Archive for September, 2009

The neocube – a magnet puzzle

Thursday, September 24th, 2009

I have played with the neocube. This toy is a collection of spherical earth magnets. Magnets make it very entertaining to play with this toy. One can create many shapes as shown in the video below. After getting a taste of it, I am planning on purchasing it.

Defense grid

Monday, September 21st, 2009

Defense grid Following a good review of a tower defense game Defense Grid, I looked at the demo of the game. I liked it at the first glance, but eventually I was not impressed by the game balance. No need to use different kinds of towers to finish all four levels. In fact, basic towers were sufficient even to get the medals. The last level available in the demo allowed to use different strategies: use different towers (four types), use different upgrades (up to three on some towers). It turned out that it is easier to finish the level (with a medal) using only the basic tower even without upgrades. It seemed that attempting to use different towers created more risk than benefits. I hope the other levels in the game are more balanced. I did find that graphics, sounds, and narration were nicely done. The speed-up feature of the game is great. I really liked that each level could be completed in a short period of time, which makes the game attractive for casual games.

I wonder why such a task as balancing is not done automatically? If I work for a game development company I can see myself developing an automatic “game balancer”. Checking if a level is balanced is possible with a simulation, especially for such a deterministic games as tower defense games.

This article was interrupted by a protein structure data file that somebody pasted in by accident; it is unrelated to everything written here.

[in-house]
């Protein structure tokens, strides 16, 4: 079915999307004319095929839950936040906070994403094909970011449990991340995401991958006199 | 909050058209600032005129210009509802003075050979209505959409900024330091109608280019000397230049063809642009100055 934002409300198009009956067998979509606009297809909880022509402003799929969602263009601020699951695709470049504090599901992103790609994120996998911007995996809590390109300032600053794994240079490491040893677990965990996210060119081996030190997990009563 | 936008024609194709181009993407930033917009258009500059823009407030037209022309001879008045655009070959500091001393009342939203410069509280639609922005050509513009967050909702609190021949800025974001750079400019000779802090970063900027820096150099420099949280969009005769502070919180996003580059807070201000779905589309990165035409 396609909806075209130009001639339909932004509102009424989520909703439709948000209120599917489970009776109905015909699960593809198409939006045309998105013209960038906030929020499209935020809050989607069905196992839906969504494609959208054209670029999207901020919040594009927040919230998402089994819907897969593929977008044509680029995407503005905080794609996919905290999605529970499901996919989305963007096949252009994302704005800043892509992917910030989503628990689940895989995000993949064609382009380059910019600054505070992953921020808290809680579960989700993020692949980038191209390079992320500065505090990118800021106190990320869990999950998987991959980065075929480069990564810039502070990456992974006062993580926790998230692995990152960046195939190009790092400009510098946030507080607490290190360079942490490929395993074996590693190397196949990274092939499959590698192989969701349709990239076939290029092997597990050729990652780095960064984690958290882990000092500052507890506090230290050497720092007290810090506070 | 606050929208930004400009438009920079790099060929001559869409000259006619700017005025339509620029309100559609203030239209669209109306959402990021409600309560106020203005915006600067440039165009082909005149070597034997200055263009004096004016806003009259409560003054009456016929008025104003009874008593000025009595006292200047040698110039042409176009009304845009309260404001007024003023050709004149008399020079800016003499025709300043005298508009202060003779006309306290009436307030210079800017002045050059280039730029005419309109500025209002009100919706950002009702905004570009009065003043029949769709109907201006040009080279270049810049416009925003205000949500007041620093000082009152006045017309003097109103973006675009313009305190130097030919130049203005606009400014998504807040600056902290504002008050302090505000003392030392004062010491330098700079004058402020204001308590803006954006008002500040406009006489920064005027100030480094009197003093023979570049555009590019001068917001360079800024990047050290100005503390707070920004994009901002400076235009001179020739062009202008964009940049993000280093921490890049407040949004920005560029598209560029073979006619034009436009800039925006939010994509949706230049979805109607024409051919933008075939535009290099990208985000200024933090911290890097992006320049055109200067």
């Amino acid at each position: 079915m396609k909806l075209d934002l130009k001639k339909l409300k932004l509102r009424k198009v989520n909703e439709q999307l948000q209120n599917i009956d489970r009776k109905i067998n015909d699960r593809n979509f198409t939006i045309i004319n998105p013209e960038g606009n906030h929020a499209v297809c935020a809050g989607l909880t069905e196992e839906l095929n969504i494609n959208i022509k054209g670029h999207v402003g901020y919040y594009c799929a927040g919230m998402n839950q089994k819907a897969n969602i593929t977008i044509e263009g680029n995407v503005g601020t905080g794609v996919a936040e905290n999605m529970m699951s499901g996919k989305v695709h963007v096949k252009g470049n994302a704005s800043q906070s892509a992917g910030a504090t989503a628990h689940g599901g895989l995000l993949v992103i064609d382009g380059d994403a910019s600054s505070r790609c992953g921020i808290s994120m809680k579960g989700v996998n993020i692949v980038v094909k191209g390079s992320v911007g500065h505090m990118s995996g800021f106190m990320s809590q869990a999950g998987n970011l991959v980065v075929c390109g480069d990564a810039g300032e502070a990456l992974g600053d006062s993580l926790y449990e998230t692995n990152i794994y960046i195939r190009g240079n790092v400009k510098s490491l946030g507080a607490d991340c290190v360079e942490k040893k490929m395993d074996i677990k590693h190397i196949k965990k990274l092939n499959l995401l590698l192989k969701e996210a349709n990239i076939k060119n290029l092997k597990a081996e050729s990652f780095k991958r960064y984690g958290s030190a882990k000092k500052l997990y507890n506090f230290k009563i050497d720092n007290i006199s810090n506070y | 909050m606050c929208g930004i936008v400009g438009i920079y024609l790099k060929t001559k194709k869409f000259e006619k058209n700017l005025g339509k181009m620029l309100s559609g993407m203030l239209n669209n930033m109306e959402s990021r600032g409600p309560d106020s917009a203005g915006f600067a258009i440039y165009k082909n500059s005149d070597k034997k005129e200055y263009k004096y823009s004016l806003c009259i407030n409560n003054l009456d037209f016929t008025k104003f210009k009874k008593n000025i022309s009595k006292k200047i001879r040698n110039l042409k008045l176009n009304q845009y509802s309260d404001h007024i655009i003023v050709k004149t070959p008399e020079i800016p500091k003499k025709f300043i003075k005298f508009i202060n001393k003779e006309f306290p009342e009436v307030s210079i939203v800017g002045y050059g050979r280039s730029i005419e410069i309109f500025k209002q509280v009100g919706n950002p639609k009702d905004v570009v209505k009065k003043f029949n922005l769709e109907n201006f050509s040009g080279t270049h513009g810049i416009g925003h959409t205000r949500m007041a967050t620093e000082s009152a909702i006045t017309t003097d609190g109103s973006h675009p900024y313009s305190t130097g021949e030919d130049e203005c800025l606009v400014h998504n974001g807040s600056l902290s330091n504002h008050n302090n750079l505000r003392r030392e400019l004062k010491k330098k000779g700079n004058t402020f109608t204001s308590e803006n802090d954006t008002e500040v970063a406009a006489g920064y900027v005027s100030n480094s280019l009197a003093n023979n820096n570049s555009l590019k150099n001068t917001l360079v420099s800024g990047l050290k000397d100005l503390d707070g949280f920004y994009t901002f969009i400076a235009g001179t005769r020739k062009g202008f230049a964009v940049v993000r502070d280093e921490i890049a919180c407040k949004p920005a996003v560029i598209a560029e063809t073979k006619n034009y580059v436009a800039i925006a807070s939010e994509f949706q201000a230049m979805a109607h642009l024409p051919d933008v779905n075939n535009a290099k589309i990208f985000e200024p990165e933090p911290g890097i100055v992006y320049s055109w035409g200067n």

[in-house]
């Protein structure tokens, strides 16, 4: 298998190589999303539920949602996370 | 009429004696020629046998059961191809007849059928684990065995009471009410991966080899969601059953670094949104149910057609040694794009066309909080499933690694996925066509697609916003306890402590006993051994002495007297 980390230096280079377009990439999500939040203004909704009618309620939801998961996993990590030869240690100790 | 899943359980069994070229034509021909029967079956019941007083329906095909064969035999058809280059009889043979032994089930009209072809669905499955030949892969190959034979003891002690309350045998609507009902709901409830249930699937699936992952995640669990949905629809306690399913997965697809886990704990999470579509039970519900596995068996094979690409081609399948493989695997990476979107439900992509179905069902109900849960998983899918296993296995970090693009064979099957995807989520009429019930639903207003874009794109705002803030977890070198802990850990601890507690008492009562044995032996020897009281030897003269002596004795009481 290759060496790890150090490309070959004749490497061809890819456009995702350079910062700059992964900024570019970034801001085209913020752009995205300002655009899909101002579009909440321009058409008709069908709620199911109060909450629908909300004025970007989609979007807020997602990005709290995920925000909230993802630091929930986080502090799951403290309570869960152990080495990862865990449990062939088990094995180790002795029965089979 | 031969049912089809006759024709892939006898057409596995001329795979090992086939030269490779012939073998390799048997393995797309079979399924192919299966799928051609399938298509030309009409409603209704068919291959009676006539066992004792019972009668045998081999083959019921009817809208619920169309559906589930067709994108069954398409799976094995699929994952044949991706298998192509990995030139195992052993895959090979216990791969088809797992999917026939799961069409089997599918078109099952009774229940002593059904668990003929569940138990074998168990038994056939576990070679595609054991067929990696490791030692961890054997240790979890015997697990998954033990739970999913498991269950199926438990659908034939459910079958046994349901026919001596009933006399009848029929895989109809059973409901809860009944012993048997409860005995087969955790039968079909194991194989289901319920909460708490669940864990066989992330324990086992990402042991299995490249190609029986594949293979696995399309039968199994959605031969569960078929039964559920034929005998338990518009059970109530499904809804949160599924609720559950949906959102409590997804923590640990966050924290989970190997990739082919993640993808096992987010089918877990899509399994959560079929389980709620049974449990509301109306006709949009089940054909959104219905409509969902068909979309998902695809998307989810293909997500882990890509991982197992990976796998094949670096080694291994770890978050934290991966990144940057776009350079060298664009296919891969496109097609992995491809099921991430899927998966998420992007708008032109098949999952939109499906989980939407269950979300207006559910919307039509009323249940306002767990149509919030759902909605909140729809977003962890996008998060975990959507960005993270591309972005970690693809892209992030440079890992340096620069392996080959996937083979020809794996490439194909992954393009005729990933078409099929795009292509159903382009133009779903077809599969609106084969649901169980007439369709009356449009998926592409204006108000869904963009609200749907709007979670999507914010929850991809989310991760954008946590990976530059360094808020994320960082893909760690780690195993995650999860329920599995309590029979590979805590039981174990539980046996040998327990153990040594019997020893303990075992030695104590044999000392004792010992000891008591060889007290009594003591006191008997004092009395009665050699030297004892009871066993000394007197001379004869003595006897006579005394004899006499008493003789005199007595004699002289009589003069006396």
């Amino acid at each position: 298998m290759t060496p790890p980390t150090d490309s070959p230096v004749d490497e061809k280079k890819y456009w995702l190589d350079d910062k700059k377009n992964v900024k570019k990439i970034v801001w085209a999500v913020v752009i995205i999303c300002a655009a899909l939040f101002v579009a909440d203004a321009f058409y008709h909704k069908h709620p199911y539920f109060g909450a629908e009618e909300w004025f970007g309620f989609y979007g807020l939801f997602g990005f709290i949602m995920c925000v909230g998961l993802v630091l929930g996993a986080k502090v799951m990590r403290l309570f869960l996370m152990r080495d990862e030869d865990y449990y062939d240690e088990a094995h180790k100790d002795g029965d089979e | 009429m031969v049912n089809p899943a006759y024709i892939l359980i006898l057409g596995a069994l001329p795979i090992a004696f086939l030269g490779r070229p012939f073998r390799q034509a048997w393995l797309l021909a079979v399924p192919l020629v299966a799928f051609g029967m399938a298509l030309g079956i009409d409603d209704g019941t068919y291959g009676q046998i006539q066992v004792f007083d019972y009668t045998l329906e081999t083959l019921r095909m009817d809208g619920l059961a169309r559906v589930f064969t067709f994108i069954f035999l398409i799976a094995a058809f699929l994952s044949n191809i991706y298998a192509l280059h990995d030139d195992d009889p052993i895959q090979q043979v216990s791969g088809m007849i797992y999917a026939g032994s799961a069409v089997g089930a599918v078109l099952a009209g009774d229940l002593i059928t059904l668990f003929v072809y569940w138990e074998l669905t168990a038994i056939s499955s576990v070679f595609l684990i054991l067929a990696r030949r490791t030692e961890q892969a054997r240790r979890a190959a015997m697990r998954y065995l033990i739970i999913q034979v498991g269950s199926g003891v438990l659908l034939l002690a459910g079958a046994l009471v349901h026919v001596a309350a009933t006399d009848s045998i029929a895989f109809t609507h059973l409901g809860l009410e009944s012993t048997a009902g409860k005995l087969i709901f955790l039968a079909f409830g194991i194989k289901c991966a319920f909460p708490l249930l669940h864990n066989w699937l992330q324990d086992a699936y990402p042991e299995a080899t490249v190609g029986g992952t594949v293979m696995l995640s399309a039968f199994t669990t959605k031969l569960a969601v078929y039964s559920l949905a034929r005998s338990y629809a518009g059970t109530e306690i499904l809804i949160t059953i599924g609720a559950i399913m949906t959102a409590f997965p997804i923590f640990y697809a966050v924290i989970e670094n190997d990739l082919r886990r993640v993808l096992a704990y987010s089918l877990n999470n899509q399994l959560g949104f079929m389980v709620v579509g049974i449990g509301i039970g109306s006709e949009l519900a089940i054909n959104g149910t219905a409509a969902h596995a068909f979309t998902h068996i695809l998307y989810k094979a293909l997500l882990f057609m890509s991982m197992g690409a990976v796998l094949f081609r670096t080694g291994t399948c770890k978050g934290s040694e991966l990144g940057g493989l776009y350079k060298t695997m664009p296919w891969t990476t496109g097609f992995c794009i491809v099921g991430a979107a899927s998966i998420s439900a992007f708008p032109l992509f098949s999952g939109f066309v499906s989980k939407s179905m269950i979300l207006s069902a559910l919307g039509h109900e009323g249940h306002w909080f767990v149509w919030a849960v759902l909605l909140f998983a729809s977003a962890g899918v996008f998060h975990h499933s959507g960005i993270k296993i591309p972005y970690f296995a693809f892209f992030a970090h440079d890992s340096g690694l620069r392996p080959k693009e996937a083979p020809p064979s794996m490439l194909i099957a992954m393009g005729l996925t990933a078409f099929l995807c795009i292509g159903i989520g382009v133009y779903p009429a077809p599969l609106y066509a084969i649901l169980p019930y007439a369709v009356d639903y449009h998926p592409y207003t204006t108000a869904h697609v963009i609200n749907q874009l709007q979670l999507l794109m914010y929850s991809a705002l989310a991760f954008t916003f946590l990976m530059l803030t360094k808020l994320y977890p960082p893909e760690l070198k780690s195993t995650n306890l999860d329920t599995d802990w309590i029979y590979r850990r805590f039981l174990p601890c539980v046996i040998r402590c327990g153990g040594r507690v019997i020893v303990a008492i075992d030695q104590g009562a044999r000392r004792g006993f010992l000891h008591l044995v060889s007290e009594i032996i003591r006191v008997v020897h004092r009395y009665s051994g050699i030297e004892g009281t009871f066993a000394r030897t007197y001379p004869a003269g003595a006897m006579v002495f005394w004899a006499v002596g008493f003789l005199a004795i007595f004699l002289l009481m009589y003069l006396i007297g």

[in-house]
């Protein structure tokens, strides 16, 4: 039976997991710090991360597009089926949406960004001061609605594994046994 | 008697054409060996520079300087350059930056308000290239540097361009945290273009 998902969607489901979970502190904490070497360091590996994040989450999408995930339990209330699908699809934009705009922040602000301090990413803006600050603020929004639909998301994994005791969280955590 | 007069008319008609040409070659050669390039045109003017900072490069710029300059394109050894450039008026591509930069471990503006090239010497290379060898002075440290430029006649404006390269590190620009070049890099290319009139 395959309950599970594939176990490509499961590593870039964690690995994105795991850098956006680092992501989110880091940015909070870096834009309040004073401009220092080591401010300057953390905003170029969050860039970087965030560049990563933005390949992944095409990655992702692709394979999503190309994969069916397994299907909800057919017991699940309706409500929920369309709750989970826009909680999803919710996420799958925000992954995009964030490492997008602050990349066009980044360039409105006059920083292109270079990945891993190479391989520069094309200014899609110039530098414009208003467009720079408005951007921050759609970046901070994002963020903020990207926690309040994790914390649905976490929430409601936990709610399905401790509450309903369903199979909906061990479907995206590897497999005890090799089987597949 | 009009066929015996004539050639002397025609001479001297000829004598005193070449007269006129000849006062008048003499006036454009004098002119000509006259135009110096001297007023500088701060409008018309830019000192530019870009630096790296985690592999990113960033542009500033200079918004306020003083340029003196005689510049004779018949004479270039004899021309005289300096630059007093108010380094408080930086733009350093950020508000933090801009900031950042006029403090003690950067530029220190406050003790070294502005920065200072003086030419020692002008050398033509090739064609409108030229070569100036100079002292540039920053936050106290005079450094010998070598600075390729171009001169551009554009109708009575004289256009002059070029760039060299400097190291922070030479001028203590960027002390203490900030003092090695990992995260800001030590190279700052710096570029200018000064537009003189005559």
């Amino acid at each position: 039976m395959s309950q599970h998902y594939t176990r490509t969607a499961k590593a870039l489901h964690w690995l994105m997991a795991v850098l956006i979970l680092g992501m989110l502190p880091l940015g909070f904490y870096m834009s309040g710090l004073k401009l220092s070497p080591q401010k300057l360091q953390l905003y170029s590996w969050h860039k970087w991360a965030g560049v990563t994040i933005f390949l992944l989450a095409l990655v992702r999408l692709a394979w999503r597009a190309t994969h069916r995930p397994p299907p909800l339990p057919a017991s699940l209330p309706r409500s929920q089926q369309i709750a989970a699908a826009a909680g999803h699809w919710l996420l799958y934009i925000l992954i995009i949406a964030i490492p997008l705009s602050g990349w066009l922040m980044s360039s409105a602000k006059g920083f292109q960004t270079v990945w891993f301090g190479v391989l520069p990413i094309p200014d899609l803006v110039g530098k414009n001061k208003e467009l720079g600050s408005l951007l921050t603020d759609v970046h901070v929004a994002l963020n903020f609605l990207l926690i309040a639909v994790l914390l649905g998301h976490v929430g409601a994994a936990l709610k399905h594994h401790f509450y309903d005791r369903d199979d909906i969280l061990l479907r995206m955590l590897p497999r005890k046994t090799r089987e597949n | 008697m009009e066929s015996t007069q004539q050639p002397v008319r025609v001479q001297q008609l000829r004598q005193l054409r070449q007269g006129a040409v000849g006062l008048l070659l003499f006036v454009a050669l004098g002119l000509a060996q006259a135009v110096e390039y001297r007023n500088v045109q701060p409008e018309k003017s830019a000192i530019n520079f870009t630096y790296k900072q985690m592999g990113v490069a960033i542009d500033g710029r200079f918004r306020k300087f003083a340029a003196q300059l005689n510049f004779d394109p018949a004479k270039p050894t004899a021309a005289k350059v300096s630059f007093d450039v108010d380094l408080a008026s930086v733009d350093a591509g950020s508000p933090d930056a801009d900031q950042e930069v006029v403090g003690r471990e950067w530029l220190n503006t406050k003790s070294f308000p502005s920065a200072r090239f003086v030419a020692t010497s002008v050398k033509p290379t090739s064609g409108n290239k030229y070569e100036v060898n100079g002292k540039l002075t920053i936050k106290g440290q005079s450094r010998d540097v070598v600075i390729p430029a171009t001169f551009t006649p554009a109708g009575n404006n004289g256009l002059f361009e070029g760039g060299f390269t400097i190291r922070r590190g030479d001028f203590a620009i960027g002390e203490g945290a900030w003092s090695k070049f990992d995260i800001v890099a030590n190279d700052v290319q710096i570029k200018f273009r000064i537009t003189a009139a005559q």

Wednesday, September 16th, 2009

I have watched 9. I will give it 3/5. The movie had nice action sequences and the movie world had an interesting perspective, given the size of the characters. Alas, the movie did not answer too many questions to make complete sense, and no amount of interesting scenery or action sequences could hide it. Why did the machine stop working? Why did it need what it needed? Why there were 9 of them? Overall, I missed the message… was it there? The Nightmare Before Christmas had it all a message, cinematography, characters. I could see that this movie had this potential, but it was not fulfilled.

Alexander Shyrokov has reviewed

Friday, September 11th, 2009

Autoscale-80x80 Not highly realistic movie. I liked some intense action scenes. Dialogs oftentimes were very close to being cheesy. I would not recommend watching it in a theater, there are very few scenes with beautiful settings of snow and ice, the rest is inside or almost whiteout conditions.

Universe structure and thoughts

Thursday, September 10th, 2009

I have accepted a long time ago that thoughts are energy patterns (meaning that thoughts can affect physical world), but just recently I started to understand implications of the logical chain that connects thoughts to physical world based on this assumption.

Everything in the universe is energy, matter is a specific form of energy. We also know the energy conservation law: energy can only be transformed. Now, if thoughts are energy, than they must have a manifestation in the universe. In simple terms they are part of the universe as we see it. Given that we have a choice of what we think and how we think, we automatically making choice about how the universe looks at any given point. In short, there is a part of universe that is always shaped by our thoughts, similar to a sand box where we play. How much influence our sand box has on the rest of the universe? I guess it depends.